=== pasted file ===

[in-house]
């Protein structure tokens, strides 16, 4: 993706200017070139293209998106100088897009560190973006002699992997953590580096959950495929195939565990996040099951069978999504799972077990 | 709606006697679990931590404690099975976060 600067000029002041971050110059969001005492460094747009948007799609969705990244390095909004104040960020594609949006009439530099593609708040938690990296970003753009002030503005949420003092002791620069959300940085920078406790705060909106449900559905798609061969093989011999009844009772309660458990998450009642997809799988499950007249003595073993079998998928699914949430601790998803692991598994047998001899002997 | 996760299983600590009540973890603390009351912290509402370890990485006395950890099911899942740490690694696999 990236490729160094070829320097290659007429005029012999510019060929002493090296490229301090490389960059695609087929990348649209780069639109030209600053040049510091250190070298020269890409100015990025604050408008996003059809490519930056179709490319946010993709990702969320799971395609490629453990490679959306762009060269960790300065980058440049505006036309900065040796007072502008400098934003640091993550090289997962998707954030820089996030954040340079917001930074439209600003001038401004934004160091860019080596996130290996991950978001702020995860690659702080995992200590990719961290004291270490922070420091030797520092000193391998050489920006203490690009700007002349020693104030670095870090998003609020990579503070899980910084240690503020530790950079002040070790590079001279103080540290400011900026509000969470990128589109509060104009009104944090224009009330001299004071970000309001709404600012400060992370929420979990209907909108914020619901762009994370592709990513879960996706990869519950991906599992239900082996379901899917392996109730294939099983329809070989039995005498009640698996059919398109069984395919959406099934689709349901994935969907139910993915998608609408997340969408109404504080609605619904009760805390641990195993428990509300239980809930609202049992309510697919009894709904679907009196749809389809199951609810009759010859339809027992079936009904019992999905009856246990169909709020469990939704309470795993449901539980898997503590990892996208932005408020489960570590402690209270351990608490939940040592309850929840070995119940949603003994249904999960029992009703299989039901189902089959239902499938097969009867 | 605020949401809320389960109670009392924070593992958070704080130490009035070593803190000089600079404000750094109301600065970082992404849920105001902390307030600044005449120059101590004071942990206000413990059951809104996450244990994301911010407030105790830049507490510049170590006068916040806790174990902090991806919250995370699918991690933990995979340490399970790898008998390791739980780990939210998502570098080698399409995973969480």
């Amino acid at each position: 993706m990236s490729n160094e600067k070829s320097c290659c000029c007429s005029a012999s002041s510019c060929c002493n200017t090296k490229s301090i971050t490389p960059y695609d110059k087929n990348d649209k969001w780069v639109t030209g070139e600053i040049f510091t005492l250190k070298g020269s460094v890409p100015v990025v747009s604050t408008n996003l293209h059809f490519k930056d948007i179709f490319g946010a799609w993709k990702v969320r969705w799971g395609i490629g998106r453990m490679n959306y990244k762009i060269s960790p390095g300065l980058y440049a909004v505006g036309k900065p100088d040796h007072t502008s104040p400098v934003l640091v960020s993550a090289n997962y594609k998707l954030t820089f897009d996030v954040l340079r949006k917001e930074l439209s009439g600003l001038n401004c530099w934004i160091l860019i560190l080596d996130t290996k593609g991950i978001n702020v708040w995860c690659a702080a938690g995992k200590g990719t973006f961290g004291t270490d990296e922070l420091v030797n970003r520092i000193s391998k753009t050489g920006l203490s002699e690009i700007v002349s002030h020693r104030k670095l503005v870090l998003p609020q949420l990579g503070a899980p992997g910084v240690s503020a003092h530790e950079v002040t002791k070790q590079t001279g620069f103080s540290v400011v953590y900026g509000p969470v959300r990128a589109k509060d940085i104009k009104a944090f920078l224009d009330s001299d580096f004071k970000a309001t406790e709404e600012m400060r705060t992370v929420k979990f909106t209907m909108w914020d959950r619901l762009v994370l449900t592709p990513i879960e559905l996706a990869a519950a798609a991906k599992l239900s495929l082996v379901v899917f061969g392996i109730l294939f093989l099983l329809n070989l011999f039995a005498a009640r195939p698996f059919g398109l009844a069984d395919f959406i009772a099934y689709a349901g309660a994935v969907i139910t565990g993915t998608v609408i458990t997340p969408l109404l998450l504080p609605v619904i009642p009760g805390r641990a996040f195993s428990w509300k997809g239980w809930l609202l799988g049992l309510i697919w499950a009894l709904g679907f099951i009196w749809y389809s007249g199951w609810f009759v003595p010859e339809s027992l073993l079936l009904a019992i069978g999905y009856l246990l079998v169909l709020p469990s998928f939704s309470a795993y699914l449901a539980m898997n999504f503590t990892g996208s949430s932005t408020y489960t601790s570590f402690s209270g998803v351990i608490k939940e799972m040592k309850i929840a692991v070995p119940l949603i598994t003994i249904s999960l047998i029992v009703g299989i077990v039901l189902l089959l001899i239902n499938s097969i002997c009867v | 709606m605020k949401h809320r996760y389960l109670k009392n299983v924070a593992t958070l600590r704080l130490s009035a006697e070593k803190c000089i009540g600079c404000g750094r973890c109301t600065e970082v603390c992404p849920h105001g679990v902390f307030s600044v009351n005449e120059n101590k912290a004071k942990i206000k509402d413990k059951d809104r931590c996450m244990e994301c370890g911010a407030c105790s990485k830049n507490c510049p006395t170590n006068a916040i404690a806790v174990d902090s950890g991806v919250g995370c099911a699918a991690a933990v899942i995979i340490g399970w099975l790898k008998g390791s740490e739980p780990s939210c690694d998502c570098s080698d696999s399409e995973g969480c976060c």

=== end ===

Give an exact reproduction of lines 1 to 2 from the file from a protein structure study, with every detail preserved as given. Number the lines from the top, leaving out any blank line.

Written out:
[in-house]
């Protein structure tokens, strides 16, 4: 993706200017070139293209998106100088897009560190973006002699992997953590580096959950495929195939565990996040099951069978999504799972077990 | 709606006697679990931590404690099975976060 600067000029002041971050110059969001005492460094747009948007799609969705990244390095909004104040960020594609949006009439530099593609708040938690990296970003753009002030503005949420003092002791620069959300940085920078406790705060909106449900559905798609061969093989011999009844009772309660458990998450009642997809799988499950007249003595073993079998998928699914949430601790998803692991598994047998001899002997 | 996760299983600590009540973890603390009351912290509402370890990485006395950890099911899942740490690694696999 990236490729160094070829320097290659007429005029012999510019060929002493090296490229301090490389960059695609087929990348649209780069639109030209600053040049510091250190070298020269890409100015990025604050408008996003059809490519930056179709490319946010993709990702969320799971395609490629453990490679959306762009060269960790300065980058440049505006036309900065040796007072502008400098934003640091993550090289997962998707954030820089996030954040340079917001930074439209600003001038401004934004160091860019080596996130290996991950978001702020995860690659702080995992200590990719961290004291270490922070420091030797520092000193391998050489920006203490690009700007002349020693104030670095870090998003609020990579503070899980910084240690503020530790950079002040070790590079001279103080540290400011900026509000969470990128589109509060104009009104944090224009009330001299004071970000309001709404600012400060992370929420979990209907909108914020619901762009994370592709990513879960996706990869519950991906599992239900082996379901899917392996109730294939099983329809070989039995005498009640698996059919398109069984395919959406099934689709349901994935969907139910993915998608609408997340969408109404504080609605619904009760805390641990195993428990509300239980809930609202049992309510697919009894709904679907009196749809389809199951609810009759010859339809027992079936009904019992999905009856246990169909709020469990939704309470795993449901539980898997503590990892996208932005408020489960570590402690209270351990608490939940040592309850929840070995119940949603003994249904999960029992009703299989039901189902089959239902499938097969009867 | 605020949401809320389960109670009392924070593992958070704080130490009035070593803190000089600079404000750094109301600065970082992404849920105001902390307030600044005449120059101590004071942990206000413990059951809104996450244990994301911010407030105790830049507490510049170590006068916040806790174990902090991806919250995370699918991690933990995979340490399970790898008998390791739980780990939210998502570098080698399409995973969480």